Dynamist Blog

Recycling Eyeglasses Is a Feel-Good Waste

My new Bloomberg View column looks at the false economy of recycling eyeglasses. Here's the lead:

One of the public libraries I use regularly has a box where people can donate their old eyeglasses. Whenever I see it, I regret having nothing to contribute. That's because I've let my personal experience trump my economic good sense.

I have a special appreciation for just how valuable glasses can be when you can't see.

I spent the third grade borrowing glasses from the girls who sat on either side of me. The ophthalmologist had advised my parents to wait to get me glasses, because my eyes were bound to change and they'd just have to buy a second pair. (We were not poor -- my father was an engineer -- but the doctor was a paternalist of the old school.) By the time I got my first pair of glasses, the only thing I could read on the eye chart was the big E.

I've long since had my myopia surgically corrected -- the proverbial miracle of modern medicine -- and now stash cheap over-the-counter reading glasses in every room of my house. Still, I remember what it was like to need glasses and not be able to get them. So I sympathize with charities that collect eyeglasses to distribute to people who can't otherwise afford them.

But such efforts turn out to be a terrible waste, for reasons that are completely logical once you think about them. The case of recycled eyeglasses illustrates how easy it is to fool ourselves when we think about thrift, waste and charity. We overestimate the importance of the physical things we can see and forget about the real costs of time and attention, as well as the importance of intangible values like aesthetics to the people we're trying to help.

Read the whole thing here.

In response, my friend (and Bloomberg View colleague) Adam Minter, who does great reporting on the scrap business in China and is writing a book on the subject, emails:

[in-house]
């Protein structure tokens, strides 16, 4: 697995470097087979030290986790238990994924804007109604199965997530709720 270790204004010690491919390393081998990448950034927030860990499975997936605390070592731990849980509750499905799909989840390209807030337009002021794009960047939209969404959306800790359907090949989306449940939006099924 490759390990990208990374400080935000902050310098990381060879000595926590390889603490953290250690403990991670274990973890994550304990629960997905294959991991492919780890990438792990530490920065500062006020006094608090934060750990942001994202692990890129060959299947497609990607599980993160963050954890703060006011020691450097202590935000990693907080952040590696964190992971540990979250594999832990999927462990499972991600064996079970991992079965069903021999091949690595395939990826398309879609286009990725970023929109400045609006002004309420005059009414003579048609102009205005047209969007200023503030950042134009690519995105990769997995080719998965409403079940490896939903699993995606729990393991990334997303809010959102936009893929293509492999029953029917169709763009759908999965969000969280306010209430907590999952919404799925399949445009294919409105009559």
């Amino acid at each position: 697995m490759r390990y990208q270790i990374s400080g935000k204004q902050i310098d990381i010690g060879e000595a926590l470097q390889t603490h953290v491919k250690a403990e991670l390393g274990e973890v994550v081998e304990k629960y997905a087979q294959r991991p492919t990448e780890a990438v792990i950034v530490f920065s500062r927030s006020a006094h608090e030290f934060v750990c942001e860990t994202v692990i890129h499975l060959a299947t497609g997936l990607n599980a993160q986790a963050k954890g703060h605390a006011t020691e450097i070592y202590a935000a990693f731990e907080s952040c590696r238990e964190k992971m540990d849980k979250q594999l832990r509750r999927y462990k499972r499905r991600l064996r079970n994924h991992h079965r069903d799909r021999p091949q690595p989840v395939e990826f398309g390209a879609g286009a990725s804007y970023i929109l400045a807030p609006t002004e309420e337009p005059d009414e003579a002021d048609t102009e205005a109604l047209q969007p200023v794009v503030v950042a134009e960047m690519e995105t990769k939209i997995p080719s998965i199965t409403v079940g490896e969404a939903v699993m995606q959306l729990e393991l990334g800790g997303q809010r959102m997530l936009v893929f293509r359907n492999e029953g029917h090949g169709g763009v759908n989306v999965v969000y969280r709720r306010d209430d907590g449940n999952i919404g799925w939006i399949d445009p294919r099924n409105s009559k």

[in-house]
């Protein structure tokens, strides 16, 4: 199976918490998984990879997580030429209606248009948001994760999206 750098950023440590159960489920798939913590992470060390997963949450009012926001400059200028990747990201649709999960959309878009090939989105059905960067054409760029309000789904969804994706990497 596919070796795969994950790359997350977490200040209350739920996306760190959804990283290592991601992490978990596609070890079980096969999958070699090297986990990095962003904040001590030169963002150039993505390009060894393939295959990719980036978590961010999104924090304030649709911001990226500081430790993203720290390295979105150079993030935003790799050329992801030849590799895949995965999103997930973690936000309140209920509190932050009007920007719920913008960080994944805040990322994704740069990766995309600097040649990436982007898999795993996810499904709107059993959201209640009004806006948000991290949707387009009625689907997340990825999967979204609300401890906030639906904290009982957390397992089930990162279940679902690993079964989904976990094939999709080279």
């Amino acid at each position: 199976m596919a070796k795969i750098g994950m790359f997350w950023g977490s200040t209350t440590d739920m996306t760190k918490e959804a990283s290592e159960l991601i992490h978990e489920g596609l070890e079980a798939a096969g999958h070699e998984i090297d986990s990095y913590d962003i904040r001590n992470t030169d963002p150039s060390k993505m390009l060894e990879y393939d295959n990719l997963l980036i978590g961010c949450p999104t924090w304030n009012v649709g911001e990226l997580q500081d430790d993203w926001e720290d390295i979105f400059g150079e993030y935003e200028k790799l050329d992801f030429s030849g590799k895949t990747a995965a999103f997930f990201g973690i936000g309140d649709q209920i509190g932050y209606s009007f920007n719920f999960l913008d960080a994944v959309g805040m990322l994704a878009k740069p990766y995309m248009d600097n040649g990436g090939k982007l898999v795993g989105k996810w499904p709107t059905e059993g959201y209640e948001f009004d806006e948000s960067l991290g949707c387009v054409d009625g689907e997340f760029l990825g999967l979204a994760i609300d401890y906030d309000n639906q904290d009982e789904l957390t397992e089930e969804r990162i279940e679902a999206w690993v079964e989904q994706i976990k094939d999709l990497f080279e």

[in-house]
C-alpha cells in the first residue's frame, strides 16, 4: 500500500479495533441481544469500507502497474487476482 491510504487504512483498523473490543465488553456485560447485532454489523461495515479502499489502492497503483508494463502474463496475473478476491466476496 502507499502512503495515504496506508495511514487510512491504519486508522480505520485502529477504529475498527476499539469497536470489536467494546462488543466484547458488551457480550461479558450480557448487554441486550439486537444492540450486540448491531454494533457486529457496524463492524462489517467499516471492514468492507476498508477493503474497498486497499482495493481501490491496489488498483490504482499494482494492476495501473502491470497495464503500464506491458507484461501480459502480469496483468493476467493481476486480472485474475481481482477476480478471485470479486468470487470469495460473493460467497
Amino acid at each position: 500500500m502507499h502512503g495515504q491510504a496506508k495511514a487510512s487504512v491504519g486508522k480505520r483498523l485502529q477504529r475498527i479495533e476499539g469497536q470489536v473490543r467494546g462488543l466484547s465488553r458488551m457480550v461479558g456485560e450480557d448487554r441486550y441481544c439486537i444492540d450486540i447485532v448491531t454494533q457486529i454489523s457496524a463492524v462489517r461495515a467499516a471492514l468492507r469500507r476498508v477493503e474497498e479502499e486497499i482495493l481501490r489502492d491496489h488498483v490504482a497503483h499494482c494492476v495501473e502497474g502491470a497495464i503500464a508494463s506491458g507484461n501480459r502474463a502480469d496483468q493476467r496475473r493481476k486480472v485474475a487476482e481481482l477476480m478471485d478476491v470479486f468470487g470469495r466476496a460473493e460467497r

One of the themes that I'm hitting very hard in my book is that recycling is a fundamentally economic activity. Nobody sorts somebody else's garbage for free. Most of the developing world understands that, while the developed world - the EU and US, in particular - seems intent on seeing recycling as a moral activity (and a means of tribal identity) above all else. Unfortunately, when people view waste and recycling in moral terms, rather than economic ones, they have an unerring tendency to demand local governments set up recycling programs that are destined to lose money from the get-go (like curbside recycling in spread-out Houston). Meanwhile, the folks who know how to make money from recycling, like scrap yards, are denigrated and often subjected to totally unreasonable barriers to entry (and exit). Seems like similar dynamics at play in the glasses trade (with some obvious differences).

It's interesting, too, how much of your piece reflects the overall dynamics of the global recycling trade. Shipping and sorting costs are THE determining factors for whether and where something is recycled - whether it be a bale of old cardboard, or pieces of shredded American automobiles (bound for China). Nice reminder for me how the rules of the road, if you will, are uniform up and down the waste trade.

(Check out Adam's new Bloomberg View column on Chinese microbloggers' reactions to the Chen case here.)

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